Dear Amy: My wife and I have been married more than 50 years. We are in our 70s. About seven months ago, my wife stopped having sex with me. She has been ill and so have I. She said she can't have sex until she is completely better. I have asked her if she still desires me and she said she does, but we have to wait.
We have never gone so long without sex. It's very frustrating for me. I've even started frequenting porn websites, which I'm ashamed of and never did before.
I feel ready and eager for intimacy and I don't know what to do. She would never go to a therapist with this. We're still tender to each other. I hug and kiss her when I'm leaving for a few hours to do errands. I love her very much, but I am very frustrated and upset.
Amy says: According to an overview of medical studies published by the National Institutes of Health, well over half of all women over the age of 50 report significant changes in sexual function and libido.
If medical problems caused your wife to lose her mojo, then medical intervention may help her to get it back. She should see her physician right away and discuss possible remedies. Surgeries, medication and illness such as diabetes and depression have been shown to affect sexual function and desire.
You should strive to be an active and intimate partner to your wife through this challenge. Can you hold, hug and kiss her in bed without pressing for sex? This might help to relieve some of the stress for both of you. While viewing pornography might relieve your immediate frustration, it could also be an impediment to your intimate connection. Feelings of shame or guilt are not healthy feelings to take into your long and loving marriage.
'Provider' not only role
Dear Amy: My husband and I have been married for six years. We have three sons.
We have endured every single trial a marriage/relationship can go through, but my husband seems not to have any motivation or drive for our life together. I've tried motivating him, pushing him and leaving him, and nothing seems to light a fire under him.
I was working three jobs, going to school and was pregnant with our last child — and I did it all for our family, but my husband just doesn't understand the concept of sacrificing anything to provide a better life for me and our children.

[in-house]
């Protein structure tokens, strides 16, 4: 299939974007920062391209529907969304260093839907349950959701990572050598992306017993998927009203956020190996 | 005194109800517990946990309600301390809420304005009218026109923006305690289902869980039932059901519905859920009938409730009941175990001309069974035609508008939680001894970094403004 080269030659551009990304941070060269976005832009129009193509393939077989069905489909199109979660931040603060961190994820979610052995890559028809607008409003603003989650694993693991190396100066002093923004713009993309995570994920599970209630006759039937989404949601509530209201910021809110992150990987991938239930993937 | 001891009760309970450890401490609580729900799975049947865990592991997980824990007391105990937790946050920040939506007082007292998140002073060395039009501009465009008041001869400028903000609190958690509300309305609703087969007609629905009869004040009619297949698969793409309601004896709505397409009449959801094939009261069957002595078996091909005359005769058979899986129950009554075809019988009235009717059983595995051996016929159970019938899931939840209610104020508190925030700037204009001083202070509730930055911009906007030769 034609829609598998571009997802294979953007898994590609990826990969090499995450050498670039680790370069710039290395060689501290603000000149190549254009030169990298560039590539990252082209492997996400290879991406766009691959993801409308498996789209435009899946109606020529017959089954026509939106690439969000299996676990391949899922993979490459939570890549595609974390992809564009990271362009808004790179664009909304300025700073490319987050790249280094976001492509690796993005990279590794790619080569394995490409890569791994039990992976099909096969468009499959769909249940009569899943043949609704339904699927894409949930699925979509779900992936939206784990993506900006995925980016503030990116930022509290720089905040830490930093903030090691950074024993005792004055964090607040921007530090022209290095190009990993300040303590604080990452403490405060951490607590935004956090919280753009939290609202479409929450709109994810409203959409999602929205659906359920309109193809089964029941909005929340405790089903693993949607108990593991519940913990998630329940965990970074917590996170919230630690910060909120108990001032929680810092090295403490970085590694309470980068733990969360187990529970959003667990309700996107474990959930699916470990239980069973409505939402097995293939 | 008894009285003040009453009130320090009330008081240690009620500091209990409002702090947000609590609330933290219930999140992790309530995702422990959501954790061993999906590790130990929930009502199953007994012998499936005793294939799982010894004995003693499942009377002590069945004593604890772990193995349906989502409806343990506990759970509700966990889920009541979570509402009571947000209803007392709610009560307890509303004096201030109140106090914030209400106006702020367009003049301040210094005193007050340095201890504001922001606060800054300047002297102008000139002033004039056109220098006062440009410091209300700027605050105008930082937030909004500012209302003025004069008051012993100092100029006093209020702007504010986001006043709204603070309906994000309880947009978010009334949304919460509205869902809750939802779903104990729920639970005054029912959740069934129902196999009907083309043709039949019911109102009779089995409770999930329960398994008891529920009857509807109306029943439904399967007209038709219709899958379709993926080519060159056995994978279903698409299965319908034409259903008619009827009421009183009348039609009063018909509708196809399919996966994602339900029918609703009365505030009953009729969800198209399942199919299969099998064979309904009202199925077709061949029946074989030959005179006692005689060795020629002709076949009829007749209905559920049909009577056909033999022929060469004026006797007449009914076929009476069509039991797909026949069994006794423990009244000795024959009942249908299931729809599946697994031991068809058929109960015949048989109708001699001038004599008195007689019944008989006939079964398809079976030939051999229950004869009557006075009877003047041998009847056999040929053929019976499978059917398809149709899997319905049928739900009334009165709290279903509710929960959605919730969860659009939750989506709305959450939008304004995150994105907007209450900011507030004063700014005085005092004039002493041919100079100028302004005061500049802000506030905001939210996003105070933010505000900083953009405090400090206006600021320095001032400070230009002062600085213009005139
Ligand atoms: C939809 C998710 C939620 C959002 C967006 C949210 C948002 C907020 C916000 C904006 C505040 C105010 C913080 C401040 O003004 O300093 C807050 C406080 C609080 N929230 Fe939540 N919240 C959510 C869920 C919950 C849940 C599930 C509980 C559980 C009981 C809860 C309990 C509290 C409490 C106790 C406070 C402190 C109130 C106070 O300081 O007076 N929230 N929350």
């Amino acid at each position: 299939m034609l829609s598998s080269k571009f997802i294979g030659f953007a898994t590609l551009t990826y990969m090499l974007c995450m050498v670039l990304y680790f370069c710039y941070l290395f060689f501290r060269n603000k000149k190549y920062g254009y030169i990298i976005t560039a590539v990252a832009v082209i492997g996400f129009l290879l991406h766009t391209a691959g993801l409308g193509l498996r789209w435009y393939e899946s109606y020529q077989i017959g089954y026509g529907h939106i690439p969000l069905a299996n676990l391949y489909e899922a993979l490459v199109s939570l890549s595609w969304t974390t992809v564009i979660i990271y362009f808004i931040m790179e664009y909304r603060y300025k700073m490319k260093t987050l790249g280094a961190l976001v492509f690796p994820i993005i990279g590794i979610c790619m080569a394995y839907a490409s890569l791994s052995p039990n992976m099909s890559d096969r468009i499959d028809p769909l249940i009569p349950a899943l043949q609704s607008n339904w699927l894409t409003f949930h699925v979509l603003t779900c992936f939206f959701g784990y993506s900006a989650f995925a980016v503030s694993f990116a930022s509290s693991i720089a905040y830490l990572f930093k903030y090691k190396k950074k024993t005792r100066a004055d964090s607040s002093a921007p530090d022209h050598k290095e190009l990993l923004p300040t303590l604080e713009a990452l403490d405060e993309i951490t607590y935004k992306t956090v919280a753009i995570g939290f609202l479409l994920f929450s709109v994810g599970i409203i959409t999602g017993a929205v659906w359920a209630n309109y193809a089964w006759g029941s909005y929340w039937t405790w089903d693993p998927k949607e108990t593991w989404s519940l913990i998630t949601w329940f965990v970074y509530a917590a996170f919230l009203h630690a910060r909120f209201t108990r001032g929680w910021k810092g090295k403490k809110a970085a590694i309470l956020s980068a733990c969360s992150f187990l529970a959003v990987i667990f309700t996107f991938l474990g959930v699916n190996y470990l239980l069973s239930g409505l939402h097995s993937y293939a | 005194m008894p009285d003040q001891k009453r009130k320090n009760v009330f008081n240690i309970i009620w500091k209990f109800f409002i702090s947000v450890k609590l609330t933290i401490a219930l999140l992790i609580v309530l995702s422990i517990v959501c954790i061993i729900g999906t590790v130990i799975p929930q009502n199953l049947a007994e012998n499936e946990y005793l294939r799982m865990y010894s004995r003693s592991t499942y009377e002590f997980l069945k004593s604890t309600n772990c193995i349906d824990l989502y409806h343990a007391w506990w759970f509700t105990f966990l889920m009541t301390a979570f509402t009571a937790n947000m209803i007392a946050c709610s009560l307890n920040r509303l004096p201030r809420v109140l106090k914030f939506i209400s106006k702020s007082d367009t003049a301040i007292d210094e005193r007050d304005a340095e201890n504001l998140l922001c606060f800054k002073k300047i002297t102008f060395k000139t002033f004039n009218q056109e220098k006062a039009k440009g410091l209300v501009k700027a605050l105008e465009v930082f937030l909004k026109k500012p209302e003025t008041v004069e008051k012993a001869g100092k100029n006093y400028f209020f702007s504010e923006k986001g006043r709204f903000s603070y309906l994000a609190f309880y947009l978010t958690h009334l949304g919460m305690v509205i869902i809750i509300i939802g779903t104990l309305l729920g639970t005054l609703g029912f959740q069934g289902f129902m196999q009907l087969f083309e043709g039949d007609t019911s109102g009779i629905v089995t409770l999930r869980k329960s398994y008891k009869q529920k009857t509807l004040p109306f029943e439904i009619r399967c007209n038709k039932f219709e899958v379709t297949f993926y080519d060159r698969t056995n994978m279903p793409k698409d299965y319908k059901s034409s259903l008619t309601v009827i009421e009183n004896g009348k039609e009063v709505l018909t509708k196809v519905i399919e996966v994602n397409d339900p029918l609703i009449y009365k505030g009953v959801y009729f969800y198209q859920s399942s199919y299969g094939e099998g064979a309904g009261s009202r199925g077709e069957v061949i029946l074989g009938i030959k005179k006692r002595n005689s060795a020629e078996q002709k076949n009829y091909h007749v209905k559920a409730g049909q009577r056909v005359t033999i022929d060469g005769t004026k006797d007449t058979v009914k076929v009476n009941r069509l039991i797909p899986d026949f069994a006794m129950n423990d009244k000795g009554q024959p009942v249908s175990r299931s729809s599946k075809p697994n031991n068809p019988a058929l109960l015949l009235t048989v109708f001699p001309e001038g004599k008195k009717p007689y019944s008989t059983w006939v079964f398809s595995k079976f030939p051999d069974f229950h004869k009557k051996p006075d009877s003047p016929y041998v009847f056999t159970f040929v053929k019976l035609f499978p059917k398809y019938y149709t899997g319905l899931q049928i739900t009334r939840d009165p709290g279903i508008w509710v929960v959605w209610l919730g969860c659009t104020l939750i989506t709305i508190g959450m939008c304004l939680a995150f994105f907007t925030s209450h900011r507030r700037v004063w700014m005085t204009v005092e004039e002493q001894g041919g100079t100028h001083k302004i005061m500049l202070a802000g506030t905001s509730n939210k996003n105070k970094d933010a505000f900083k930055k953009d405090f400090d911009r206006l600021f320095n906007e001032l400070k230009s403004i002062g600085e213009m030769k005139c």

He says he loves me, but really, Amy, what kind of man won't step up to the plate to provide for his family? I'm at a loss about whether to keep fighting for this marriage.
Amy says: The kind of man who marries a woman and has a family with her but won't step up to provide for them is the guy you chose to marry and have children with. Plain and simple.
Your job is not to mother him or manipulate him, but to deal with what you have in front of you. Aside from his employment situation, is your husband a responsible and loving father? If so, you might have to accept that his contribution will be as a homemaker, rather than a financial provider. One solution might be for you to find full-time employment while he cares for the children and the housework.
If you genuinely believe that leaving the marriage will be best for your kids, then you should consider doing this. However, don't make empty threats as a way to try to force your husband to change.
Root of bullying
Dear Amy: Your recent series of letters about parents bullying their children broke my heart. I agree that intervening is necessary.
I've wondered if it would be effective to address a child being bullied by a mother, "Your Mommy's kind of mean, isn't she? I hope nobody's that mean to your mommy."
Amy says: I don't like your wording, but I applaud your intent.
Send questions via e-mail to Amy Dickinson at firstname.lastname@example.org.